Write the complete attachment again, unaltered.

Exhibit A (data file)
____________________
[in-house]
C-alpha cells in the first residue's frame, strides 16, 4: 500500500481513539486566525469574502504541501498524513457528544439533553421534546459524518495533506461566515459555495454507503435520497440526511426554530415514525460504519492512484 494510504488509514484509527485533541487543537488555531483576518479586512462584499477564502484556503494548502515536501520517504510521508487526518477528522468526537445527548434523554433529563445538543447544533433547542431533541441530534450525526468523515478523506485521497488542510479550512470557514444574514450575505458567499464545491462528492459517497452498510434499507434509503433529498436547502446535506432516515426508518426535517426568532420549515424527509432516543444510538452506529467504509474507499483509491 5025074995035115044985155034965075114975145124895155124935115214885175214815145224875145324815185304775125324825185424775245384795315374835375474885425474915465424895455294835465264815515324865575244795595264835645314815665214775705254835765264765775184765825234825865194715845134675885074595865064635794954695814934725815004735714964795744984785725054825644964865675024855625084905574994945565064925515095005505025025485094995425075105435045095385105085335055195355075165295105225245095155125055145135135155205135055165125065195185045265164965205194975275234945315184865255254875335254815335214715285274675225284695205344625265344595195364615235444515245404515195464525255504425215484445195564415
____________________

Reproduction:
[in-house]
C-alpha cells in the first residue's frame, strides 16, 4: 500500500481513539486566525469574502504541501498524513457528544439533553421534546459524518495533506461566515459555495454507503435520497440526511426554530415514525460504519492512484 494510504488509514484509527485533541487543537488555531483576518479586512462584499477564502484556503494548502515536501520517504510521508487526518477528522468526537445527548434523554433529563445538543447544533433547542431533541441530534450525526468523515478523506485521497488542510479550512470557514444574514450575505458567499464545491462528492459517497452498510434499507434509503433529498436547502446535506432516515426508518426535517426568532420549515424527509432516543444510538452506529467504509474507499483509491 5025074995035115044985155034965075114975145124895155124935115214885175214815145224875145324815185304775125324825185424775245384795315374835375474885425474915465424895455294835465264815515324865575244795595264835645314815665214775705254835765264765775184765825234825865194715845134675885074595865064635794954695814934725815004735714964795744984785725054825644964865675024855625084905574994945565064925515095005505025025485094995425075105435045095385105085335055195355075165295105225245095155125055145135135155205135055165125065195185045265164965205194975275234945315184865255254875335254815335214715285274675225284695205344625265344595195364615235444515245404515195464525255504425215484445195564415